On the fringe of Melbourne’s inner suburbs, this new family home sits in an established residential street of Victorian villas and Californian bungalows. From the footpath, the Fairfield Hacienda with its angled roof fits into the landscape of single-level homes, effortlessly picking up the street’s original pattern of hipped and gabled roof forms.
A closer look however, reveals that this new house sits behind a sunny, walled courtyard. This room without a roof, except for a sheltering courtyard tree, is an extension of the living and dining spaces that open onto it. The enclosed courtyard is located to the north of the house and creates a buffer between the street and the house allowing the living spaces to open up to and access northern light and warmth.
The front wall of the courtyard matches the front setback of the adjacent neighbours. In holding the typical front setback of houses along the street, and setting the house to the south, a sun filled outdoor area is created that can be used as a living, dining or play area. The courtyard space also becomes a semi-public space allowing interaction between the owners and local passerby’s; responding to the owners desire that the house engage with the established residents in the area.
The concrete block walls of the courtyard continue without interruption through the house’s main living areas. These walls remain unchanged except for the patina. Outside they are rough and weathered, but become polished and honed once inside. The design is not precious of the courtyard walls, eventually vines and creepers will take over the exterior concrete block and create a walled garden that will change by season.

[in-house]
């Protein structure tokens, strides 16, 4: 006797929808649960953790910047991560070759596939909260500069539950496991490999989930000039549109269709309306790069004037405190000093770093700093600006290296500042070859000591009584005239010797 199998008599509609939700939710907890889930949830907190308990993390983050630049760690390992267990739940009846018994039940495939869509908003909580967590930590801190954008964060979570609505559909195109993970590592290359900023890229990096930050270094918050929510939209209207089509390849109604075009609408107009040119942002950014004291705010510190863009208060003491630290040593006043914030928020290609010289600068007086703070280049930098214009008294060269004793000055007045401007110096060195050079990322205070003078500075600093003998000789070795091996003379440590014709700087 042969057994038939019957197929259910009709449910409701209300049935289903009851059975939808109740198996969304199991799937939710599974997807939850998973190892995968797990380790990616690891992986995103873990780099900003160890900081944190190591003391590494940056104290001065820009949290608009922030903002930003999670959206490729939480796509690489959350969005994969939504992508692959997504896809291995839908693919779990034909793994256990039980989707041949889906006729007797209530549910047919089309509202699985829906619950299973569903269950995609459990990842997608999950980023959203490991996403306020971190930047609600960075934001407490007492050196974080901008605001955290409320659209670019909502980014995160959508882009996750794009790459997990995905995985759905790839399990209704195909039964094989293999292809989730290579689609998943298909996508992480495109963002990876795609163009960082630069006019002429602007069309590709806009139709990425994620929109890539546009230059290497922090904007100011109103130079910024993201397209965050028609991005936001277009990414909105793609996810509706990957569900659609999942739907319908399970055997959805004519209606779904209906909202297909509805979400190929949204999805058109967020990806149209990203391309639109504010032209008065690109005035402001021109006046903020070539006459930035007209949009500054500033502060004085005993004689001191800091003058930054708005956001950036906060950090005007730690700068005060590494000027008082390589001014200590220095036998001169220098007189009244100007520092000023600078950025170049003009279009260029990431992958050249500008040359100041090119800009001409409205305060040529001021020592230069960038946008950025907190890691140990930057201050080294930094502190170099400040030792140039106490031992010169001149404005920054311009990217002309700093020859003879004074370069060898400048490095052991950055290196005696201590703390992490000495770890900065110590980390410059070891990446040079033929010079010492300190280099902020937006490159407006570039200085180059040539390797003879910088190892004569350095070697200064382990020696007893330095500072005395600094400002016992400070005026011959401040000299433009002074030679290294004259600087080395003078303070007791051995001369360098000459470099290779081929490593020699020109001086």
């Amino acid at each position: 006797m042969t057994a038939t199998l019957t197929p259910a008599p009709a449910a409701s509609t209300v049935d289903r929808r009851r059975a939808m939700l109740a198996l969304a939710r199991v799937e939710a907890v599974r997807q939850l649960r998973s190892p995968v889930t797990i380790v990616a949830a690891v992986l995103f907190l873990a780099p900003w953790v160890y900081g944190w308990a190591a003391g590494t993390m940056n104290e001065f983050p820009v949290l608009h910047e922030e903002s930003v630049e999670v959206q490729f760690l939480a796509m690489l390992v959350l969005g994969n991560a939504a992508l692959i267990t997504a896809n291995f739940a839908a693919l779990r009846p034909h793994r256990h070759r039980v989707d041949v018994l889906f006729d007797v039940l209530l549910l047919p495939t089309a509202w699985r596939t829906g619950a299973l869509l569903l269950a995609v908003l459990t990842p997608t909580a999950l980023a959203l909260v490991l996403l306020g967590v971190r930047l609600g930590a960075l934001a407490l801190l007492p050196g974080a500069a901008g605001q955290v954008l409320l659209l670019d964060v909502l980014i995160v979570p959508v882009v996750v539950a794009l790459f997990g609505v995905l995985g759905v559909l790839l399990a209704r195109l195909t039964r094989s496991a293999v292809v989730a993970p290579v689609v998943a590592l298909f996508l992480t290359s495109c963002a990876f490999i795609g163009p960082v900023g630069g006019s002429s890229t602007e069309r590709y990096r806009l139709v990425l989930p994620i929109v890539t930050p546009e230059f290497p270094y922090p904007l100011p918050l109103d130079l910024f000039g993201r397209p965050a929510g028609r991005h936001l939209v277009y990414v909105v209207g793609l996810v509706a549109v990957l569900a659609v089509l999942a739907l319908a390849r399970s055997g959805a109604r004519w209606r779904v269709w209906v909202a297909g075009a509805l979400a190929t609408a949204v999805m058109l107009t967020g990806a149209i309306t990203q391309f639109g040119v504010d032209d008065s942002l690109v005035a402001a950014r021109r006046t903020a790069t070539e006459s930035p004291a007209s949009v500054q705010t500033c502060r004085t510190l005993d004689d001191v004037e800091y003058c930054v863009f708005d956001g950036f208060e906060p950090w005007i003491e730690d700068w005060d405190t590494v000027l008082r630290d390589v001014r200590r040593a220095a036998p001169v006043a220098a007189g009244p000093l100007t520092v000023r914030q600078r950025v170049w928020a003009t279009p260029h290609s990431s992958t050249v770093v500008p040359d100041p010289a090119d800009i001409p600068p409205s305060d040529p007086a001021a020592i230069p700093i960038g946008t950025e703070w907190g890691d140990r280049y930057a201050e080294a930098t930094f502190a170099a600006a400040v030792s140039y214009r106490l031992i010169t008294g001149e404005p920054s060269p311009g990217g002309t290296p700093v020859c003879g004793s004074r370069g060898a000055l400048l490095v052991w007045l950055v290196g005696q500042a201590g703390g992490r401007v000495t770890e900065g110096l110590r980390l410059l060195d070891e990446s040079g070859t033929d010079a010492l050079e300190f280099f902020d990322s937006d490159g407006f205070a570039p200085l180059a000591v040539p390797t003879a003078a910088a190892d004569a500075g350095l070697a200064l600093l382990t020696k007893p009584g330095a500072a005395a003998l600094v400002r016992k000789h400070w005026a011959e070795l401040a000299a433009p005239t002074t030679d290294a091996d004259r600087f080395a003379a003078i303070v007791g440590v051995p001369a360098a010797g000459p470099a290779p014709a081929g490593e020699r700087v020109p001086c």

The living spaces are covered with an undulating canopy of cedar, a warm blanket of timber. From the exterior the roof form relates to the neighbouring roof geometries along the street but from inside the roof dips and rises to define the dining, kitchen and living spaces below. The timber ceiling is kept clear of down lights and services, all lighting is provided by concealed perimeter uplighting, at night the roof appears to float over the masonry walls below.
Beyond the living spaces the private zones of the house are arranged as two wings, a parents wing and a children’s wing, that wrap around a small courtyard. This central planted courtyard provides light and ventilation to the center of the house. Currently parents and young children can see each other through this void but over time planting will create greater privacy for older children.
The owners’ brief was to create a long-term family home, somewhere they could become a part of the street and its ongoing history. The Fairfield Hacienda sits comfortably within its local context while creating a contemporary light filled home that is orientated to the north and provides a variety of spaces to live in, both inside and out.
Built by Lew Construction
Photos by Peter Bennetts
“The finely crafted living spaces connect strongly to the front courtyard. A raked cedar ceiling floats above perimeter walls, while the roof is a gable and a half, making reference both to traditional Californian bungalow gable ends and to the more modern butterfly roofs of the 1950s, when suburban homes were full of innovation, modesty and hope.”Stuart Harrison writing in Houses magazine #98
Australian Institute of Architects
Commendation for Residential Architecture - Houses (New)
Houses Magazine Awards
Finalist - New House over 200m2
Kevin Borland Masonry Award – Finalist, Fairfield Hacienda
Open Court, Fairfield Hacienda, Green Magazine, Issue 41, 2015
Fairfield Hacienda, Houses Magazine, Issue 98, 2014